8. Sour Mash Bourbon

Sour Mash Bourbon

It’s a type of bourbon that uses some of the fermented mash from a previous batch to start the fermentation of the new batch. This gives it a distinctive flavor and aroma that is smooth, rich and complex. Sour mash bourbon is perfect for sipping neat, on the rocks, or in cocktails.

Tennessee Whisky uses a sour mash process to make bourbon. After crushing the grains, a key step in this process is to lower the pH level. The acids from the prior batch will have an effect on the batch’s overall pH values.

So, when you read “Sour Mash Whisky” on a spirit’s label, it signifies that it was distilled utilizing the sour mash procedure. Some of the top sour mash bourbon brands include Tiger Snake, Nelson’s Green Brier and Old Elk Sour Mash Reserve to name a few.

9. Organic Bourbon

Organic Bourbon

Ever heard of a bourbon whiskey that’s healthy for the environment? Look no further than organic bourbon. Organic bourbon is produced from maize and other grains farmed without the use of pesticides, herbicides or synthetic fertilizers. This suggests that organic bourbon has a smaller environmental effect than conventional bourbon.

The natural fermentation and aging process gives organic bourbon a rich and deep flavor. Organic bourbon may be enjoyed straight, on the rocks, or combined into your favorite cocktail.

Some of the top organic bourbon brands include Koval Bourbon Whiskey, Armorik Classic, and Western Reserve 8-Year-Old Organic Bourbon to name a few.

10. Small Batch Bourbon

Small Batch Bourbon

Small-batch bourbon, as the name suggests, is created by combining a limited number of barrels of whisky to create a distinct flavor character. Depending on the distillery, the number of barrels utilized in a small batch might vary.

It is normally matured for at least four years and bottled at a greater level than blended bourbon, usually between 90 and 100 percent. Due to the absence of official categorization, small-batch bourbons can be extremely subjective.

What’s Essential For a Bourbon To Be Called a Bourbon?

If you enjoy bourbon, you may have questioned what distinguishes bourbon from other varieties of whisky or what makes a bourbon, a bourbon. In order to be labeled as a bourbon, a whisky must fulfill certain legal conditions. Here are some of the main conditions:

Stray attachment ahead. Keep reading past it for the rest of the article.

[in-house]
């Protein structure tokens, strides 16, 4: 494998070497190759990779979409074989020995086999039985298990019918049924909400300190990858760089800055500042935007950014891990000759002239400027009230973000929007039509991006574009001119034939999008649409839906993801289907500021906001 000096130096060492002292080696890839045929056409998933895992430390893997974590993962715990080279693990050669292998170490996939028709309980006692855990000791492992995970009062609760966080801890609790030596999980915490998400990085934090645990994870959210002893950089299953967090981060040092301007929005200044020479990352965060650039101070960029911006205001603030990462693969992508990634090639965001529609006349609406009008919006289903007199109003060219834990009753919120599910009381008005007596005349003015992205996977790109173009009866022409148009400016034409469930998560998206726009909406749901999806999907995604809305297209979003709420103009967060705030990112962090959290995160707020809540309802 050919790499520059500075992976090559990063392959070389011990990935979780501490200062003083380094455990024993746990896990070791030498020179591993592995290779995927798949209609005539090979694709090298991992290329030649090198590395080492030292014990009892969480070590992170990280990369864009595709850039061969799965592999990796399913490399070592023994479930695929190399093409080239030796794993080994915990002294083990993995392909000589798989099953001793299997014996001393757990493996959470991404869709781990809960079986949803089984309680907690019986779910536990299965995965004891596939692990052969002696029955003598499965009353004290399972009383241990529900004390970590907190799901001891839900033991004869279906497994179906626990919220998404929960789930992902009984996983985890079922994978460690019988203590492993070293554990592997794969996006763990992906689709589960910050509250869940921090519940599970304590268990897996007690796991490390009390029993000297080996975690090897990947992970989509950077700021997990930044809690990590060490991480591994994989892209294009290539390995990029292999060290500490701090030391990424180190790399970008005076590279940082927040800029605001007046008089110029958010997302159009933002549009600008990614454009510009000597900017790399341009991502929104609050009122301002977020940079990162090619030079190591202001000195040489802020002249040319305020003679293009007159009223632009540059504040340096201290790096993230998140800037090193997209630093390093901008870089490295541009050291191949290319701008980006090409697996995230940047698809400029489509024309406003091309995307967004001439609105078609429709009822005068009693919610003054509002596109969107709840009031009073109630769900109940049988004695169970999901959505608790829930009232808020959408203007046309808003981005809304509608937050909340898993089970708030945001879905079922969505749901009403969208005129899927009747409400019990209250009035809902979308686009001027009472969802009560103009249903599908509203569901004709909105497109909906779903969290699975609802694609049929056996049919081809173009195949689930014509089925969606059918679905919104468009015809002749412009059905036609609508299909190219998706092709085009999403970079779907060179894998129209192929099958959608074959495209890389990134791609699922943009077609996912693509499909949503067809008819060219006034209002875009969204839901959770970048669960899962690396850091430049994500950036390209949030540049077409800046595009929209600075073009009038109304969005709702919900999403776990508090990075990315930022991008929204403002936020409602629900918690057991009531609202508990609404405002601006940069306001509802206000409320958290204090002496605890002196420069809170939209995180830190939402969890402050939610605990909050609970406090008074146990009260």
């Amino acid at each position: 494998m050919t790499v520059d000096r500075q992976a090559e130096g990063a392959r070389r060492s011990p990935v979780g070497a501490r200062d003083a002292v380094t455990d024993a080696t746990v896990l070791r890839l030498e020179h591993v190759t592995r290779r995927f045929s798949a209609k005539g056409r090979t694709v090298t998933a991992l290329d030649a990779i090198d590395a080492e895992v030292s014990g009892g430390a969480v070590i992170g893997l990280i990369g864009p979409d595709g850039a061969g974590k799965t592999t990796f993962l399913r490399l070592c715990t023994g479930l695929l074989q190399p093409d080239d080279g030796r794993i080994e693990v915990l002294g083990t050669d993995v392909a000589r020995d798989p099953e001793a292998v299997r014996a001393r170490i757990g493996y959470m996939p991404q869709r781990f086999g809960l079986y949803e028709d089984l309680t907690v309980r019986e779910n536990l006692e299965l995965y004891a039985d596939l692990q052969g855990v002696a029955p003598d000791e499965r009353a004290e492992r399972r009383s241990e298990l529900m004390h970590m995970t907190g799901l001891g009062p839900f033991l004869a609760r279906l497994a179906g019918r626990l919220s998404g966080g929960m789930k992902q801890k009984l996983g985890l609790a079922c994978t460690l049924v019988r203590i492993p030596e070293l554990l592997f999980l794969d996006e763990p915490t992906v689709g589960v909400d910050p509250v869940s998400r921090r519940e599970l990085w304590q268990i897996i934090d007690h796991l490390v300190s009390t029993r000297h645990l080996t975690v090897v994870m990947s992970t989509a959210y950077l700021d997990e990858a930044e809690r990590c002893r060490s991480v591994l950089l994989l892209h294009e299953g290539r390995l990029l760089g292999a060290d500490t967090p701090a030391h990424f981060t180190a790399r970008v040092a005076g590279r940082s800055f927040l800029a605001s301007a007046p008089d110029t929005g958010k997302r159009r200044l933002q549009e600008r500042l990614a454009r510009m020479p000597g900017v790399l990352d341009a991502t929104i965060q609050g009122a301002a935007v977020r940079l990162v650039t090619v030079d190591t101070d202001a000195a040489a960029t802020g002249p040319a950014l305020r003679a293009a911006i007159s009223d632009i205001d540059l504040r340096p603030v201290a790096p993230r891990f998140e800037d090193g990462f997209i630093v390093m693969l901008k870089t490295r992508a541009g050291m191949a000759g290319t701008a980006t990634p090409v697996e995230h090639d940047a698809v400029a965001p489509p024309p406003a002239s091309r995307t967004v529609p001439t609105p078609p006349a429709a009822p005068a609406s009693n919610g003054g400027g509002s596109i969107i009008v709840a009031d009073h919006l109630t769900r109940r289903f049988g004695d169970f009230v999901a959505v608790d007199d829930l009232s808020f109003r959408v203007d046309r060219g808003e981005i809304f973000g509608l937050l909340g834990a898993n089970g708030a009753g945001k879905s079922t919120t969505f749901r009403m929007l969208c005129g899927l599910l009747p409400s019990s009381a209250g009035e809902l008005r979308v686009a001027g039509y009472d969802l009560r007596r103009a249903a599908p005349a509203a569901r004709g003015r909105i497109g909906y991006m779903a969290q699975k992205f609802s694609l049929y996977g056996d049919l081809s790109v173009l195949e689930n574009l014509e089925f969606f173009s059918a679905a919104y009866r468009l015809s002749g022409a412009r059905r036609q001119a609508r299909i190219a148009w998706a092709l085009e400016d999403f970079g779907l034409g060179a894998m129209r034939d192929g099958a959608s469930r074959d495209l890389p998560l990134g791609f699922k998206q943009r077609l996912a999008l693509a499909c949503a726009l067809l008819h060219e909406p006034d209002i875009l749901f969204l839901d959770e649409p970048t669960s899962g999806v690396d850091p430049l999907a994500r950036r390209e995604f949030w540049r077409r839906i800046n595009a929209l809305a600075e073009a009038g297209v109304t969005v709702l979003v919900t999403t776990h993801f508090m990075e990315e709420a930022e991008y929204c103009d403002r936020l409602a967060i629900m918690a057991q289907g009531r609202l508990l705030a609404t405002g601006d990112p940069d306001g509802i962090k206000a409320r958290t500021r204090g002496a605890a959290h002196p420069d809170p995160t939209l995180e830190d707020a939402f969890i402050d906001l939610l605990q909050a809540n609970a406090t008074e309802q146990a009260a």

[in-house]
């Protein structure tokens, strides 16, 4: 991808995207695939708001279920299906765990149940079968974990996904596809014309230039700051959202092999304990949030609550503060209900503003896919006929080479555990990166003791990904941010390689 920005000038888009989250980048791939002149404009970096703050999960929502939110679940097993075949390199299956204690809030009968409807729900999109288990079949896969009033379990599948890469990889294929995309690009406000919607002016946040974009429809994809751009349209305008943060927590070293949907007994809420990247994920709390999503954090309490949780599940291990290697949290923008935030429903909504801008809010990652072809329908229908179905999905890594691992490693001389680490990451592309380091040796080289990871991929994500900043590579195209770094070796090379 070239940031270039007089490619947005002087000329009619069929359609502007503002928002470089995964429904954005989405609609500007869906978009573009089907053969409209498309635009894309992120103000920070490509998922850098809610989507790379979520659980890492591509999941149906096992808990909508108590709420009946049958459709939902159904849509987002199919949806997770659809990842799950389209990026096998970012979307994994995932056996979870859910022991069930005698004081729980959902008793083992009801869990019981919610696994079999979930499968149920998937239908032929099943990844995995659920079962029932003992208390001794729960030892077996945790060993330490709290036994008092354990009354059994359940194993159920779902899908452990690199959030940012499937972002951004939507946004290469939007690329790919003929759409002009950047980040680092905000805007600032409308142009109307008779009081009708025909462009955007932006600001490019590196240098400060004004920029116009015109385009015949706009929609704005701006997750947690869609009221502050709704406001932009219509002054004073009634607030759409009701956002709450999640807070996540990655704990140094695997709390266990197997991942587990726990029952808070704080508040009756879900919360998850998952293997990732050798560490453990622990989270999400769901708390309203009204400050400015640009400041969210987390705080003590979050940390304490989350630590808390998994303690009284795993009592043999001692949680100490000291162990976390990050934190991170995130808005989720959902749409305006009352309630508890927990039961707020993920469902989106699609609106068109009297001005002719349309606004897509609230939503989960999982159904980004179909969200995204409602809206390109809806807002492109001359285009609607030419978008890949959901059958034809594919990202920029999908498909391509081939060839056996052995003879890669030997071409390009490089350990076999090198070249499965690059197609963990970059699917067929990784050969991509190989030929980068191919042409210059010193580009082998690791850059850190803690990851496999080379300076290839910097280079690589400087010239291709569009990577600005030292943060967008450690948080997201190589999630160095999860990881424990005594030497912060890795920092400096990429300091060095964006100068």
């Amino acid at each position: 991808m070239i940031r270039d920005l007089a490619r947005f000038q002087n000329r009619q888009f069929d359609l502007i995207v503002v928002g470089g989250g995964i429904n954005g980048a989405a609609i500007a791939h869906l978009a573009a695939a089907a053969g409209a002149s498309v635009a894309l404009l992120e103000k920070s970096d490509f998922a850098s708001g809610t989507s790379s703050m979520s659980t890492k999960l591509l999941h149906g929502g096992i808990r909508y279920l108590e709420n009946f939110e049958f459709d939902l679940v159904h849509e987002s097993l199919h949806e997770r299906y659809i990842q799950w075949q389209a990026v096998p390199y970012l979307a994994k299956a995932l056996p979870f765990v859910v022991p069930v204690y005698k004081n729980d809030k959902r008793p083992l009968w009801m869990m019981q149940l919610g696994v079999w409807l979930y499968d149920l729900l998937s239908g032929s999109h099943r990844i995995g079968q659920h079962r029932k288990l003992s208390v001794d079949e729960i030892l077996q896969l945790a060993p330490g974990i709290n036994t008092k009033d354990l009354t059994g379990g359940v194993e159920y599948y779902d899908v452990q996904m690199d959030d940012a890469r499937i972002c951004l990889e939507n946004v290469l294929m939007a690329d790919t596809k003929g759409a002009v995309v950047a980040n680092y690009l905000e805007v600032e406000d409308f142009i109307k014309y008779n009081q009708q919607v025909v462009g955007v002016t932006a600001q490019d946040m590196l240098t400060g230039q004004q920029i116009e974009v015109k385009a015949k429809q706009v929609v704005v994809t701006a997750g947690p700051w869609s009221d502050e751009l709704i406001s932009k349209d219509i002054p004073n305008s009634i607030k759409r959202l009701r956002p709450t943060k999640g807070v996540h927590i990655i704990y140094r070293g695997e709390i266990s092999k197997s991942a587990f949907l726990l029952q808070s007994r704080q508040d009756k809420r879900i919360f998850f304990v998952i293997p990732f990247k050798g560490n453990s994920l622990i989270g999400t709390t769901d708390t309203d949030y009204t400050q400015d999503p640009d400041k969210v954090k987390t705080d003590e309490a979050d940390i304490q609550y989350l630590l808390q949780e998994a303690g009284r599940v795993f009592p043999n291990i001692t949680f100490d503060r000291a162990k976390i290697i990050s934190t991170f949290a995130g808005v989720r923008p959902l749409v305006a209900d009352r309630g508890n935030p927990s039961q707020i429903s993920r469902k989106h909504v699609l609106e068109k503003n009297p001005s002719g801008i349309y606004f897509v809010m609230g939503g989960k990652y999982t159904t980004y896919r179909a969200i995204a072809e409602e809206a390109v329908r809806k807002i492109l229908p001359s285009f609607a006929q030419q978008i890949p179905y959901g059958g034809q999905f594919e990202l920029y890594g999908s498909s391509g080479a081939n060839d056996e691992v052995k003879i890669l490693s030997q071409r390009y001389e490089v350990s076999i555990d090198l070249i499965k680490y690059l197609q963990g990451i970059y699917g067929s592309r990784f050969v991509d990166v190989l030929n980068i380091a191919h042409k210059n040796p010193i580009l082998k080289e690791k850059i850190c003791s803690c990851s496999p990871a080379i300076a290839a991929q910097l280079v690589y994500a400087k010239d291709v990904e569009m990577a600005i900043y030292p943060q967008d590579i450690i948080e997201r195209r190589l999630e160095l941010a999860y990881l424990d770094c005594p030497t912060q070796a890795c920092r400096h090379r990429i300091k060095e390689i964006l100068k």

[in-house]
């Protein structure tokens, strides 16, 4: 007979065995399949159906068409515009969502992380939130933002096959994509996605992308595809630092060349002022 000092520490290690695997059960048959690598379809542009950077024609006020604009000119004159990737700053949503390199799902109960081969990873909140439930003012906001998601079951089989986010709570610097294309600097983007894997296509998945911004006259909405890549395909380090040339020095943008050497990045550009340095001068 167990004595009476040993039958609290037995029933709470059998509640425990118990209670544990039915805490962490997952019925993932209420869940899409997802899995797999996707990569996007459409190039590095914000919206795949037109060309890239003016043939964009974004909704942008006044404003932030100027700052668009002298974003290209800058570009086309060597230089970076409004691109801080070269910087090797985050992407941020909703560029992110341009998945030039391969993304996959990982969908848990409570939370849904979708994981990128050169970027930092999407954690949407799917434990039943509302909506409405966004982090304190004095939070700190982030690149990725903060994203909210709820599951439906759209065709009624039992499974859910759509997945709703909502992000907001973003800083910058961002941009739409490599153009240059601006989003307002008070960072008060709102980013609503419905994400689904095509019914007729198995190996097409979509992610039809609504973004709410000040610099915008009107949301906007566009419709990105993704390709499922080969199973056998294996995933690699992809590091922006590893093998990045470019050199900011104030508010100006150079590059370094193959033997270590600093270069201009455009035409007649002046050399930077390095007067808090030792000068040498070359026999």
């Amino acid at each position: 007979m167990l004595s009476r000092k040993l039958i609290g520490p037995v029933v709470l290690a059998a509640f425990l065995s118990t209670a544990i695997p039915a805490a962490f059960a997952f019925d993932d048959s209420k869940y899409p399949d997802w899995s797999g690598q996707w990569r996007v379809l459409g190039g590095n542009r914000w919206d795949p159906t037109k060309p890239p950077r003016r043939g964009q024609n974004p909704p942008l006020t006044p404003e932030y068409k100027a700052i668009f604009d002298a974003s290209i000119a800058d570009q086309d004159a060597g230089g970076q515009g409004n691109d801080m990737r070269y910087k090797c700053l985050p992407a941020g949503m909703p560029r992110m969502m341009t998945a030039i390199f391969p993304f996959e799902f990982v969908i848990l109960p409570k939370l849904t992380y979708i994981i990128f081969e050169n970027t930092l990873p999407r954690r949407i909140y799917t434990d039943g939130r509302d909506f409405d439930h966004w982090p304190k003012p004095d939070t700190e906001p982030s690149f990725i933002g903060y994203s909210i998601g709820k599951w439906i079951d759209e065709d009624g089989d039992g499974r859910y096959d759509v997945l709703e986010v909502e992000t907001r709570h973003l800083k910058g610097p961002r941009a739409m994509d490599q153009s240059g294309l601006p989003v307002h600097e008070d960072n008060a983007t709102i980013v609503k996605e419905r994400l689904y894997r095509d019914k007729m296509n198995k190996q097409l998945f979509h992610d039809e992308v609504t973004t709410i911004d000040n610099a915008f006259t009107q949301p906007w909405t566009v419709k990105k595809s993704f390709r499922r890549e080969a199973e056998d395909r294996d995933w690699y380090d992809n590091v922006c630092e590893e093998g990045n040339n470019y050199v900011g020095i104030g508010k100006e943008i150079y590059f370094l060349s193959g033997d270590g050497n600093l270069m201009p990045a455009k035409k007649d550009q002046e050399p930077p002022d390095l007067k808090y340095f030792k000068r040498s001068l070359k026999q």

• It has to be manufactured in the United States. You can’t brew bourbon in Scotland or Ireland. Only American whisky can lay claim to this prestigious title.
  • It must include at least 51% maize. Other grains might vary, but maize is the most common. This imparts bourbon’s trademark sweet and silky flavor.
  • It must be matured in charred oak barrels that are brand new. The barrels cannot be reused for bourbon production, and they must be burnt on the inside to form a coating of carbon. This gives the bourbon color, fragrance, and depth.
  • It must be distilled to a strength of no more than 160 proof (80% ABV) and entered the barrel at no more than 125 proof (62.5% ABV).

So these were the key conditions for calling a bourbon a bourbon. Of course, there are many other types and kinds of whisky, such as rye bourbon, wheat bourbon, single barrel bourbon, and so on. But they must all adhere to these fundamental guidelines.


In conclusion, bourbon is a distinct and adaptable spirit produced in the U.S. that comes in a range of forms and types. There is a bourbon for everyone’s taste preferences, from standard bourbon to high-rye bourbon. All bourbon whiskies are technically standard bourbons since they fulfill the legal standards. However, it differs depending on their mash builds, which produce diverse types of bourbon.

Understanding the many varieties of whisky will help you make more educated selections when choosing a bourbon to drink or give as a gift.


1. Is Tennessee whiskey a Bourbon type?

The answer is yes and no. Tennessee Whisky satisfies all of the legal standards to be recognized as bourbon, but it also has its own specific personality that distinguishes it from other bourbons. As a result, Tennessee Whisky can be labeled as a bourbon as well as Tennessee Whisky.

2. What is the difference between bourbon and whiskey?

Bourbon is a whisky created mostly of corn and matured in charred oak barrels. Whisky, on the other hand, may be created from other grains such as barley, wheat and rye.

3. What is the difference between small-batch bourbon and single-barrel bourbon?

Small-batch bourbon is created by combining a limited number of barrels together to create a distinct flavor character. In contrast, single-barrel bourbon is bottled from a single barrel and has its own style.

4. Can bourbon be made outside of the United States?

No, bourbon can only be made in the United States. To be classified as bourbon, the whiskey must be made in the United States and aged in charred oak barrels.

5. How long does bourbon need to be aged?

Bourbon whisky must be matured in charred oak barrels for at least two years before being labeled as such. Many bourbons, however, are matured for far longer than two years.